Rather, he thought the state a framework within which citizens could pursue the good life. Its moral purpose was nothing more than to provide those narrowly tailored public goods necessary for human flourishing; its moral limits, nothing less than the self-evident truth that the domains of the individual, the family, civil society, and the Church are reserved each to each and beyond the competence of any political authority.

Thomas’ political thought offers philosophical resources within the premodern Western tradition, resources that ground the contemporary liberal state—that is, justify the liberal state without relying on liberal principles. Both the Thomist state and the liberal state are limited in competence and authority; both are ordered around the rule of law; both assume that individuals are naturally endowed with the capacity to govern themselves; and both accept that there is and should be a realm of autonomous institutions between the individual and the state.

I have made the relatively straightforward argument that the liberal state can be justified on the basis of Thomistic political thought. Now let me propose something less obvious: Augustinian political thought also contains a perfectly viable philosophical defense of the liberal state (as opposed to liberal philosophical principles), or at least of the limited state that is its close cousin and bears at least a family resemblance to the American political system of ordered liberty.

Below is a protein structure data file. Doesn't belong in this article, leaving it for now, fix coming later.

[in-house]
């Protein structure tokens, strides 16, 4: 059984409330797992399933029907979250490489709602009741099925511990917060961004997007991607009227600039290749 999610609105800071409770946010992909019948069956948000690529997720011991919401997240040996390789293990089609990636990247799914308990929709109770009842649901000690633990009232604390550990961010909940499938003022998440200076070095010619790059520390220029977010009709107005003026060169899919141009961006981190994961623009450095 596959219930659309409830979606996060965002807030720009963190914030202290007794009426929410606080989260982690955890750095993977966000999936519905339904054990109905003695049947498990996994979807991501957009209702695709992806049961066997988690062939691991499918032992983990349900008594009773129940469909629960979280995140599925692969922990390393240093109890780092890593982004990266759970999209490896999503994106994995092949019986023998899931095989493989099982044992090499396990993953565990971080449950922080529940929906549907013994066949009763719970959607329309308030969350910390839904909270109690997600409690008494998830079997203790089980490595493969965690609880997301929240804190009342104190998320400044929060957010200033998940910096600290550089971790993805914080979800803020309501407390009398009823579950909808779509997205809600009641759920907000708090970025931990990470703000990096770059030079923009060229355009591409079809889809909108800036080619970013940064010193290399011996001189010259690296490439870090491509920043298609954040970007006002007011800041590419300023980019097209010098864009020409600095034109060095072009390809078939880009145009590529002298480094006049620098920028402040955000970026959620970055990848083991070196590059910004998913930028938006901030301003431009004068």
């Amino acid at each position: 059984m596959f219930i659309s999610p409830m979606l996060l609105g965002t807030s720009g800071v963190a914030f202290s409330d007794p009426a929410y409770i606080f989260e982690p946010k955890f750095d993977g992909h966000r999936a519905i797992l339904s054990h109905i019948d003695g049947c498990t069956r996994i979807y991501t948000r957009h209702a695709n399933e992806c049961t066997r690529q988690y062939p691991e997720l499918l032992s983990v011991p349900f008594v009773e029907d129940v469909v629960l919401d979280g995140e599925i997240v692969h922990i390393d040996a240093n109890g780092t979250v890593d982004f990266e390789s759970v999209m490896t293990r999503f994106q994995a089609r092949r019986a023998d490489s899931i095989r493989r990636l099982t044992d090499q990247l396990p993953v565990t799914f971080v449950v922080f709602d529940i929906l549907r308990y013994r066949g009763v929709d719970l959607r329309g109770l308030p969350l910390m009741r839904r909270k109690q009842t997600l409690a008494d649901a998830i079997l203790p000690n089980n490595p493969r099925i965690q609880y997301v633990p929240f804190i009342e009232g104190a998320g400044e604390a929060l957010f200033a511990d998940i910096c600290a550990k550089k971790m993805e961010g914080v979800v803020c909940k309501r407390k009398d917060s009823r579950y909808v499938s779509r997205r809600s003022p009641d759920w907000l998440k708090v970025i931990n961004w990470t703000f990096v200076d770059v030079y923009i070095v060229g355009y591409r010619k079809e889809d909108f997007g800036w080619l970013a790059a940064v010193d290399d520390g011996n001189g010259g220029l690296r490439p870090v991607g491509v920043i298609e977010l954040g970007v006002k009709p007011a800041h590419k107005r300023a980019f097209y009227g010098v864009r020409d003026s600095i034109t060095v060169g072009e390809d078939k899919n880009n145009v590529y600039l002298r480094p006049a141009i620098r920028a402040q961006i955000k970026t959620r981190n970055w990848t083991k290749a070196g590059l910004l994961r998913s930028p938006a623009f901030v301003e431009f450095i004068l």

I say “less obvious” because Augustine has largely been conscripted into the cause of those profoundly skeptical of the liberal state and its ability to enable or promote eudaimonia: those who argue that, given the radically different loves of the Two Cities, there can be no truly common good and therefore no possibility of promoting eudaimonia via the organs of the state.

Augustine argued that in the type of pluralistic society in which he lived—that is, one in which there was no consensus on morality, final ends, or the good life—the kind of state most conducive to Christian flourishing was a limited state that provided a very narrow range of political goods: peace, order, and security.

The common good had nothing at all to do with Aristotle’s shared pursuit of virtue or morality. Such a common enterprise was a logical impossibility, because all human political communities comprised a mixture of the citizens of the Heavenly City (the just and virtuous) and those of the Earthly City (the unjust and vicious), with radically opposed supreme “loves” or values—God and man. They simply could not share a common set of fundamental interests, purposes, or ends.